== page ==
The Dryden Observer

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Eagle eyes the Trout

Chris Marchand

Chris Marchand served as editor of the Dryden Observer from August 2009 to April 2018.
Fred Eaglesmith will return to the stage of the Trout Forest Music Festival at Ear Falls Waterfront Park, Aug. 9-11. Photo submitted

By Jon Thompson

It’s all rock ‘n’ roll to Fred Eaglesmith and rock ‘n’ roll should be everywhere.

Canada’s outlaw rocker has been literally under the bus for the past few days, tuning it up to hit the northern highway and step back on the Trout Forest Music Festival stage in Ear Falls after only five years.

“Rock ‘n’ roll was never supposed to only be in the big places, you know what I mean? I see people (at Troutfest) who never think they’d see me in their lives. I go to whatever northern towns I can find. The Trout’s like that. It’s people who are really glad I’m there. The big festivals like Winnipeg, you don’t always get that.”

Eaglesmith is busy emptying his songwriting vault into the studio, trying to keep up with an artist flow that cranks out songs “all the time.”

He’s nearly done his 20th record and his 19th is barely dry off the press.

“Cha Cha Cha” was a huge album to follow up but the songs on the stripped-down “6 Volts” stand alone as unique to anything he has produced to date.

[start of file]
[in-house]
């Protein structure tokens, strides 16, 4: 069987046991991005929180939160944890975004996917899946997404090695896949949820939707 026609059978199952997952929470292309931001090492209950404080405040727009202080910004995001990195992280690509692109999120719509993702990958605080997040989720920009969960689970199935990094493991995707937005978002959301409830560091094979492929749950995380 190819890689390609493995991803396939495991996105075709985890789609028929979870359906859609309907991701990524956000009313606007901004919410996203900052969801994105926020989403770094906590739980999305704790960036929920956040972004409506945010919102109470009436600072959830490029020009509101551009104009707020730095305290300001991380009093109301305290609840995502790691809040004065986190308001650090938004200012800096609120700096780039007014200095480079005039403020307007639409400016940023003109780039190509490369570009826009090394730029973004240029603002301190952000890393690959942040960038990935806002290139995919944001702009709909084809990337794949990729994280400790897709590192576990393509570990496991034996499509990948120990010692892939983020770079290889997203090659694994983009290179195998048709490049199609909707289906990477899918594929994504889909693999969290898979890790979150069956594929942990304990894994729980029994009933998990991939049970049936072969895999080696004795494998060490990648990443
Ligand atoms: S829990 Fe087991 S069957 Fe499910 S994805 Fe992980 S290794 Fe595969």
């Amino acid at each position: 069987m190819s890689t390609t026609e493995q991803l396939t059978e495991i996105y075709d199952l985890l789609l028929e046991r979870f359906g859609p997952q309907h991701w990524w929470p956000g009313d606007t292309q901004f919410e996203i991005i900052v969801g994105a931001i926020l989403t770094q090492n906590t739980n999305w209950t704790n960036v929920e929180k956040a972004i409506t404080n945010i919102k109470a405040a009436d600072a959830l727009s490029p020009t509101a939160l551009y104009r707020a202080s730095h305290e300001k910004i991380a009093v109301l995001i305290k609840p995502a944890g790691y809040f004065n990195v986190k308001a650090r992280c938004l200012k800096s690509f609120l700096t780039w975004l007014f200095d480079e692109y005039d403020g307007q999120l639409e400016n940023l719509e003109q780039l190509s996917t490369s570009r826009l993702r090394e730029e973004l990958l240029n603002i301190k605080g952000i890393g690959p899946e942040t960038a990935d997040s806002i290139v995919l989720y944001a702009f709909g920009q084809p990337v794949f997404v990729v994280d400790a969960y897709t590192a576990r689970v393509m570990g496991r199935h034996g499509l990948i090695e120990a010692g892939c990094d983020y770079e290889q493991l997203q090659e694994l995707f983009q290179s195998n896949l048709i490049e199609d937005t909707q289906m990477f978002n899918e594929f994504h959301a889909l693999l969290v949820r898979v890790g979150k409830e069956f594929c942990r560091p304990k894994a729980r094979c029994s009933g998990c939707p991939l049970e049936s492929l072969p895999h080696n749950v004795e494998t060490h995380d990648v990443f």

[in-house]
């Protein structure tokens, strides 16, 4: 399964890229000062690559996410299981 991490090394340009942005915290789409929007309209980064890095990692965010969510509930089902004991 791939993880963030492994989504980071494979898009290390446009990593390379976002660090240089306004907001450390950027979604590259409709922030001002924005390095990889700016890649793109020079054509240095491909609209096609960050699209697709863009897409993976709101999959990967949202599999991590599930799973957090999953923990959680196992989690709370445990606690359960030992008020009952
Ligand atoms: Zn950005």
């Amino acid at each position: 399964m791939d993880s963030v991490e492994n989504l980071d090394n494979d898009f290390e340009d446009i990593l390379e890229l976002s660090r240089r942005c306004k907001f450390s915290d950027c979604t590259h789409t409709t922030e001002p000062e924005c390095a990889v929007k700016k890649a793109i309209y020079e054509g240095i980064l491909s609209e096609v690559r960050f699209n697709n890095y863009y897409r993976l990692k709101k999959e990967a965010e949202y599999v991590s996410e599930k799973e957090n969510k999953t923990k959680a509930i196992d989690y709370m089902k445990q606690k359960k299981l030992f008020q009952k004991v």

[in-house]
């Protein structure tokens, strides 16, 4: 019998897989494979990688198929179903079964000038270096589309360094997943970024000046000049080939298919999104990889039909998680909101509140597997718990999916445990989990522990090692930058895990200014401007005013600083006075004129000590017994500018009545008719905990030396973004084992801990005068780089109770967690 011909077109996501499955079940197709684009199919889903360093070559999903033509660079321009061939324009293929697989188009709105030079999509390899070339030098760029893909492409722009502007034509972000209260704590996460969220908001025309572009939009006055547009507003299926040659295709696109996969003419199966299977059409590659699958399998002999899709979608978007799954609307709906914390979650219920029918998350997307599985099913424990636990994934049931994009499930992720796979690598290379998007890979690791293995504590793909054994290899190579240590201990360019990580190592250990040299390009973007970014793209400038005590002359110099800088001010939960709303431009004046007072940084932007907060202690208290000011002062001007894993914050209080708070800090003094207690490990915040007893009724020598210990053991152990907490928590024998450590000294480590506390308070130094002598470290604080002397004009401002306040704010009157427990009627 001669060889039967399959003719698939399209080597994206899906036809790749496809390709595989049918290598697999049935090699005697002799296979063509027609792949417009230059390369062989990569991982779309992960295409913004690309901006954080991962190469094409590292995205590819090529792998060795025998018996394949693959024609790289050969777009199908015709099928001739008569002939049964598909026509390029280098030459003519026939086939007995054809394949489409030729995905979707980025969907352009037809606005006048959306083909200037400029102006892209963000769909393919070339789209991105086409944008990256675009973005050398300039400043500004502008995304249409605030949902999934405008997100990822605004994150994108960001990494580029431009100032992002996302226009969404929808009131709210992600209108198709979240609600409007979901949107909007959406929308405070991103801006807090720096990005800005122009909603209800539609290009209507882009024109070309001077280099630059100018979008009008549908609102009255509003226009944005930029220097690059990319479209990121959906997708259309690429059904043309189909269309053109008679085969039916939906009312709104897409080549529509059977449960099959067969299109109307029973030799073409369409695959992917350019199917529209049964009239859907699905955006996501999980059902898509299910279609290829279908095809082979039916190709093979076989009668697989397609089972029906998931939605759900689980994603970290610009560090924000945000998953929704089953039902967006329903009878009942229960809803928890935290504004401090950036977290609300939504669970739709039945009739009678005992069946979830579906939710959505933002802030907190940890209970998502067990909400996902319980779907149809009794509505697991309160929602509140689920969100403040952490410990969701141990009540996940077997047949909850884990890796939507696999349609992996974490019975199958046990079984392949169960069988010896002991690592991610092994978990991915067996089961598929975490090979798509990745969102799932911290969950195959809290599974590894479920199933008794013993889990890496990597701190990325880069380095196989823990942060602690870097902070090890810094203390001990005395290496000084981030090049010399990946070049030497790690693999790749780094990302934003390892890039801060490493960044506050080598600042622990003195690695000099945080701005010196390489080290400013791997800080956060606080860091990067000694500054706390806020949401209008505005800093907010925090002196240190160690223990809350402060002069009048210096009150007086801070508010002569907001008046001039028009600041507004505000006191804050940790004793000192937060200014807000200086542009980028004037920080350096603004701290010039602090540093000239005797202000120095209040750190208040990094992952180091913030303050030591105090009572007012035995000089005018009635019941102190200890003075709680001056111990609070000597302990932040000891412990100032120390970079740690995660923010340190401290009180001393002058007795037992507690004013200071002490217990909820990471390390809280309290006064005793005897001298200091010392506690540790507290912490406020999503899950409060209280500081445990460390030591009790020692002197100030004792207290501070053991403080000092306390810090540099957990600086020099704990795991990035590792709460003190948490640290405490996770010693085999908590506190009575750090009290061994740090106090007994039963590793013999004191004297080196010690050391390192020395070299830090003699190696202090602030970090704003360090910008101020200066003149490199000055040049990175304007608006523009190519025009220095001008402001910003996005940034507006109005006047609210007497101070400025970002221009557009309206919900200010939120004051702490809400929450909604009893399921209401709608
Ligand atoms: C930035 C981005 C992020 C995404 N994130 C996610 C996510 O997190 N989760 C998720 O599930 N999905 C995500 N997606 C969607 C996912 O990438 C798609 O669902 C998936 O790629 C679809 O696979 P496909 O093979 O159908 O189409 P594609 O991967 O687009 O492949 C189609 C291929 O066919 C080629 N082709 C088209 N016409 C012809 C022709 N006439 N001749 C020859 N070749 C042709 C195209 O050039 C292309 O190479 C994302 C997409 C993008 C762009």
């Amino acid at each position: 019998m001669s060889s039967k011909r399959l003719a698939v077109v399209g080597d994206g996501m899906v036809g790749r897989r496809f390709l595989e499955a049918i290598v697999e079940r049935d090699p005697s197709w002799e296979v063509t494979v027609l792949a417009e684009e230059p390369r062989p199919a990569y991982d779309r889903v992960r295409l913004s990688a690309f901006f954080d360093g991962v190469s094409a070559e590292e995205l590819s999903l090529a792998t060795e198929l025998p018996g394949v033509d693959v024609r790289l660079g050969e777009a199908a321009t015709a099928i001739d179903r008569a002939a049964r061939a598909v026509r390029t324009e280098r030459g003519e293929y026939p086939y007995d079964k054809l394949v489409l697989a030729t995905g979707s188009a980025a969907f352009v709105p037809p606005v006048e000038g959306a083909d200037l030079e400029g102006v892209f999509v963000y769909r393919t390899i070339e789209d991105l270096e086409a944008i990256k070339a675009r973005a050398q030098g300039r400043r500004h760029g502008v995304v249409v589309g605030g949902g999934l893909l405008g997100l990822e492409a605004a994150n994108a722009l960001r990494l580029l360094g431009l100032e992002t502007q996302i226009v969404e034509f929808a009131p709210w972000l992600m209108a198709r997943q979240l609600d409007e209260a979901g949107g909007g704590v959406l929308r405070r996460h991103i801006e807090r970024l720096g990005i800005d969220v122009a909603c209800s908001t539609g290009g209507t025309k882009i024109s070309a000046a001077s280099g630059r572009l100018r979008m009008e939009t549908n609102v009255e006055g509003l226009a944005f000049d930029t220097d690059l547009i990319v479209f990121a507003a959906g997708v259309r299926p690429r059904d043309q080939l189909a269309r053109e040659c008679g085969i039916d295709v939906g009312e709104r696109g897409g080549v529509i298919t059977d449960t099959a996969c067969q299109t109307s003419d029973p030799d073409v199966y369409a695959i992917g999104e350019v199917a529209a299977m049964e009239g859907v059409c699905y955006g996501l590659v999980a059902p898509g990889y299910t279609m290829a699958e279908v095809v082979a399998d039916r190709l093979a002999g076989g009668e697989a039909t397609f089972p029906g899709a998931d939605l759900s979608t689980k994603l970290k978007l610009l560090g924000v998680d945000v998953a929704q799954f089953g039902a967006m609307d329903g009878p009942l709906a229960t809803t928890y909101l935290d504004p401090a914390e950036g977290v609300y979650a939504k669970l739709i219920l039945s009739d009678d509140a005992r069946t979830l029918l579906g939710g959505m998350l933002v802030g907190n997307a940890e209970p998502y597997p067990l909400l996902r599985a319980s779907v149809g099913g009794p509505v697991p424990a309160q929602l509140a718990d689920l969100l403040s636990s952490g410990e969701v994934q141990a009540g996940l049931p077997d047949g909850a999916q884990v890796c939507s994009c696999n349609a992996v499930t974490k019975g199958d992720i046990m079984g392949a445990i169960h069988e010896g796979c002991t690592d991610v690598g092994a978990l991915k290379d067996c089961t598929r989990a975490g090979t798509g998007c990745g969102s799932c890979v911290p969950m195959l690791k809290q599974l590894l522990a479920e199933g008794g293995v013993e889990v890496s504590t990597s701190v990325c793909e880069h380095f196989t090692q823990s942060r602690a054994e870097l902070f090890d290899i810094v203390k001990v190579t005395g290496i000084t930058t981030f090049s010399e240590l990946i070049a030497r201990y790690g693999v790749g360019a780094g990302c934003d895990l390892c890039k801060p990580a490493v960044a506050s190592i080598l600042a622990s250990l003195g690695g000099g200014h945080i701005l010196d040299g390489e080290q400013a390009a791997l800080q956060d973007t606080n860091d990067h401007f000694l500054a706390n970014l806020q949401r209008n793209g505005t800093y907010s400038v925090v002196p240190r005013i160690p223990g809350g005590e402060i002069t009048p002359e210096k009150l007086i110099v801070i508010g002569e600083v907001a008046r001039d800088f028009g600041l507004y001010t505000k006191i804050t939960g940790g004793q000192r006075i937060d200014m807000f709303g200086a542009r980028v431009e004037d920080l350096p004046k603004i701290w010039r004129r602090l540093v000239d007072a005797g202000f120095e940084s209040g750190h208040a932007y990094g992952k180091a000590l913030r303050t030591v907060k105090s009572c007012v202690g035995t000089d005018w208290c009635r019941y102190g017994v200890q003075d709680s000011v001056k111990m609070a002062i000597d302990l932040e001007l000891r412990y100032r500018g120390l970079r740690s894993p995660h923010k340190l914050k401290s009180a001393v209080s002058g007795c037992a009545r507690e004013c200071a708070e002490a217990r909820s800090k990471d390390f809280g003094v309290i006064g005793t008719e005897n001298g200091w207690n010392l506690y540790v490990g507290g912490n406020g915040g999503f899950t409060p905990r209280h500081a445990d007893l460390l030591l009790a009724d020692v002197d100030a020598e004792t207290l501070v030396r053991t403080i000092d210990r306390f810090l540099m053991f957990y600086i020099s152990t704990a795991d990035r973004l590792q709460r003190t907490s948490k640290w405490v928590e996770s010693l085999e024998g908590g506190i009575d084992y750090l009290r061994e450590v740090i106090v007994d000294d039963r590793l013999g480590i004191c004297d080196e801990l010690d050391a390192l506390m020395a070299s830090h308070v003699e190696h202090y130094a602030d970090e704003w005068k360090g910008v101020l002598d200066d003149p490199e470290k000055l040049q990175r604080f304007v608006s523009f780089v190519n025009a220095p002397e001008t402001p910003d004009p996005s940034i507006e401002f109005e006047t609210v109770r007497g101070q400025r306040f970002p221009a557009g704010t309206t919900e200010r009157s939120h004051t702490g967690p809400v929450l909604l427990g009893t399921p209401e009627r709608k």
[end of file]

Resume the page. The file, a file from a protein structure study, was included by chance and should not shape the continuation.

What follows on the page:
For a man who doesn’t read his own press and doesn’t listen to his own albums, the comparisons don’t matter.

“It’s amazing how much weight is put on your last record. I’m just being a creative guy. Neil Young went through this, Bob Dylan went through this – they always made records that I didn’t understand when they first came out,” he said. “I find people always love the record I did five years ago. I’ve had records stop my career for a year or two and five years later, they say, ‘I loved that record.’ I say, ‘where were you when I was hunting for gigs?’”

For that reason, the country label he’s sometimes slapped with irks him. He claims country music fans hate him more than anybody because his music is so far away from what they deem to be country. When artists can define themselves without having to be compartmentalized into a genre or a brand or a package to be compared and critiqued, that’s when music is free.

To Eaglesmith, it’s all rock ‘n’ roll.

“Rock ‘n’ roll, when it first came out, blanketed everything. Folk was in rock ‘n’ roll, Ray Charles was in rock ‘n’ roll and the business separated them out so it could divide and conquer. Don’t talk to me about folk or country music. That’s when we, the people, took over music and we had it for 10 years and the business got it back but it was a pretty good 10 years.”

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